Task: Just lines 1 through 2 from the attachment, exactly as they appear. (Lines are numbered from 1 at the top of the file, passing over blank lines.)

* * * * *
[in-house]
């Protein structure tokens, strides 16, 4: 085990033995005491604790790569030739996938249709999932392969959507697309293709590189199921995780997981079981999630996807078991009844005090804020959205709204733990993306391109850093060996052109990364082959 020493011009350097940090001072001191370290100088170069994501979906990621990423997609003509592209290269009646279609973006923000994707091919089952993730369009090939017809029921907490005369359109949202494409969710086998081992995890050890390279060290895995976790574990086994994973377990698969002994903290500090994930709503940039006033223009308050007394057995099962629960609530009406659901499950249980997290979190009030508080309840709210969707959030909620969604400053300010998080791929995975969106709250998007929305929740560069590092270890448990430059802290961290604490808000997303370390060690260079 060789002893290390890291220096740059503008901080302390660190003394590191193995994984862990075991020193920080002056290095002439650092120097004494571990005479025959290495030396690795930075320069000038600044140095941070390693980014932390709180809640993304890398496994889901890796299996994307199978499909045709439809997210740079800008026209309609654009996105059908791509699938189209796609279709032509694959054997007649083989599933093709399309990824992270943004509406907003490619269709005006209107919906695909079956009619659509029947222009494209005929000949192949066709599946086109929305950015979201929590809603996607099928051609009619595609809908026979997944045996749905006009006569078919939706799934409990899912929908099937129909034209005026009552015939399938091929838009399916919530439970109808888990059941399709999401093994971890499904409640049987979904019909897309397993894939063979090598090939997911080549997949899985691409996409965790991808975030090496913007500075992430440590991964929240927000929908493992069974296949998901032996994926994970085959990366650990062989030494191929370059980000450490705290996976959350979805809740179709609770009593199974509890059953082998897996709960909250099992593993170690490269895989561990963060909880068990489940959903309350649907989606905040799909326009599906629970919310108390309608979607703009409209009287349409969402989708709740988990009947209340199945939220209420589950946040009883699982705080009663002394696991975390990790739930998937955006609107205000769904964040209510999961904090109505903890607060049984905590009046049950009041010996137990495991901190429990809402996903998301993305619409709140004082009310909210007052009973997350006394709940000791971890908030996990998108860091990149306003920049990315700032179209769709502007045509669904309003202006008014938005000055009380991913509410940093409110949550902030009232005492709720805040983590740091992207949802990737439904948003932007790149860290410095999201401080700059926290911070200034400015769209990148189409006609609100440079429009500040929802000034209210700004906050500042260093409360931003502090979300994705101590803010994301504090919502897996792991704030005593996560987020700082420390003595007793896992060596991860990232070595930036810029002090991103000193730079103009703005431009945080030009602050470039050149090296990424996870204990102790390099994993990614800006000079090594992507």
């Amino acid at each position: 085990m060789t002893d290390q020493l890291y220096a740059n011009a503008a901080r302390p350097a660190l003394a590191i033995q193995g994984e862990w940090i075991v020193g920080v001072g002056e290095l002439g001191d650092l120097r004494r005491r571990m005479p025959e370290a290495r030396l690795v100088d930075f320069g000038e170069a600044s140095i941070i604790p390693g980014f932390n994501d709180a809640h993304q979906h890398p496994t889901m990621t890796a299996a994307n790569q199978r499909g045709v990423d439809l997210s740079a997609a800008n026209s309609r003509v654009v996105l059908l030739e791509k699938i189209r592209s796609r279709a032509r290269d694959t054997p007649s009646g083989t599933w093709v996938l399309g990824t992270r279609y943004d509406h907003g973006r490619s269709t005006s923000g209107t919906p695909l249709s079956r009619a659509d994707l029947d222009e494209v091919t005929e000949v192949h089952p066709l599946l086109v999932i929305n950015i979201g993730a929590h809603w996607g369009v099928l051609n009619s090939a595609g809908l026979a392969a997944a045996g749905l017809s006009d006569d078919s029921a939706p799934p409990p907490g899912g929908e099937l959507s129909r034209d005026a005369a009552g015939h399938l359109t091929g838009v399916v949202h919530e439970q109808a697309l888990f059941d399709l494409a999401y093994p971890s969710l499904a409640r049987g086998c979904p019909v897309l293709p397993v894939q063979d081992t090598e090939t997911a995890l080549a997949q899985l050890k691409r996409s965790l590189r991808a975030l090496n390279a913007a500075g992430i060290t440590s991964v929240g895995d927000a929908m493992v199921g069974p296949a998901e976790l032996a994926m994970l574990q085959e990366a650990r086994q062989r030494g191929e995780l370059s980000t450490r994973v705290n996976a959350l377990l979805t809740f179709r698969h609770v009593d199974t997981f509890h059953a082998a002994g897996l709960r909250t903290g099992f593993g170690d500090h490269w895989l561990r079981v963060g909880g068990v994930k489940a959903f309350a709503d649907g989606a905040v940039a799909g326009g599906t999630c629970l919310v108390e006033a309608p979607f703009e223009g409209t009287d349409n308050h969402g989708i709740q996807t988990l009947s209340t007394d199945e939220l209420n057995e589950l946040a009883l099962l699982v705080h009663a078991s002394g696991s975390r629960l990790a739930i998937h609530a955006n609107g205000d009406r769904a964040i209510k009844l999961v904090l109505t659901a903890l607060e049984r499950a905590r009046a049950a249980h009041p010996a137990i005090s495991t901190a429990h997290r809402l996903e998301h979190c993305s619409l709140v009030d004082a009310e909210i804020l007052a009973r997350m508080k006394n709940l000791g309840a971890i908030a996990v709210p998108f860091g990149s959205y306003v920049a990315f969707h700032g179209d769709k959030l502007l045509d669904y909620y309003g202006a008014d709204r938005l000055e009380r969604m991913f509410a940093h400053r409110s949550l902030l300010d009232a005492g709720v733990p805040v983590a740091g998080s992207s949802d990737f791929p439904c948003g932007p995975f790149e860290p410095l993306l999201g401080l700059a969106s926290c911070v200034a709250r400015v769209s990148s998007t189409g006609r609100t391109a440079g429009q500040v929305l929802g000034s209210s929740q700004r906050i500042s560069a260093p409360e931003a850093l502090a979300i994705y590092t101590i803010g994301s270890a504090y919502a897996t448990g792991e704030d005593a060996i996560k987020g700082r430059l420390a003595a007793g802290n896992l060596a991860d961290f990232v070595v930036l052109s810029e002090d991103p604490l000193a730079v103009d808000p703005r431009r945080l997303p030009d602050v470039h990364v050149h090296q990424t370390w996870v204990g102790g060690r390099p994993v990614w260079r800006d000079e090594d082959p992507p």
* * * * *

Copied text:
[in-house]
């Protein structure tokens, strides 16, 4: 085990033995005491604790790569030739996938249709999932392969959507697309293709590189199921995780997981079981999630996807078991009844005090804020959205709204733990993306391109850093060996052109990364082959 020493011009350097940090001072001191370290100088170069994501979906990621990423997609003509592209290269009646279609973006923000994707091919089952993730369009090939017809029921907490005369359109949202494409969710086998081992995890050890390279060290895995976790574990086994994973377990698969002994903290500090994930709503940039006033223009308050007394057995099962629960609530009406659901499950249980997290979190009030508080309840709210969707959030909620969604400053300010998080791929995975969106709250998007929305929740560069590092270890448990430059802290961290604490808000997303370390060690260079 060789002893290390890291220096740059503008901080302390660190003394590191193995994984862990075991020193920080002056290095002439650092120097004494571990005479025959290495030396690795930075320069000038600044140095941070390693980014932390709180809640993304890398496994889901890796299996994307199978499909045709439809997210740079800008026209309609654009996105059908791509699938189209796609279709032509694959054997007649083989599933093709399309990824992270943004509406907003490619269709005006209107919906695909079956009619659509029947222009494209005929000949192949066709599946086109929305950015979201929590809603996607099928051609009619595609809908026979997944045996749905006009006569078919939706799934409990899912929908099937129909034209005026009552015939399938091929838009399916919530439970109808888990059941399709999401093994971890499904409640049987979904019909897309397993894939063979090598090939997911080549997949899985691409996409965790991808975030090496913007500075992430440590991964929240927000929908493992069974296949998901032996994926994970085959990366650990062989030494191929370059980000450490705290996976959350979805809740179709609770009593199974509890059953082998897996709960909250099992593993170690490269895989561990963060909880068990489940959903309350649907989606905040799909326009599906629970919310108390309608979607703009409209009287349409969402989708709740988990009947209340199945939220209420589950946040009883699982705080009663002394696991975390990790739930998937955006609107205000769904964040209510999961904090109505903890607060049984905590009046049950009041010996137990495991901190429990809402996903998301993305619409709140004082009310909210007052009973997350006394709940000791971890908030996990998108860091990149306003920049990315700032179209769709502007045509669904309003202006008014938005000055009380991913509410940093409110949550902030009232005492709720805040983590740091992207949802990737439904948003932007790149860290410095999201401080700059926290911070200034400015769209990148189409006609609100440079429009500040929802000034209210700004906050500042260093409360931003502090979300994705101590803010994301504090919502897996792991704030005593996560987020700082420390003595007793896992060596991860990232070595930036810029002090991103000193730079103009703005431009945080030009602050470039050149090296990424996870204990102790390099994993990614800006000079090594992507």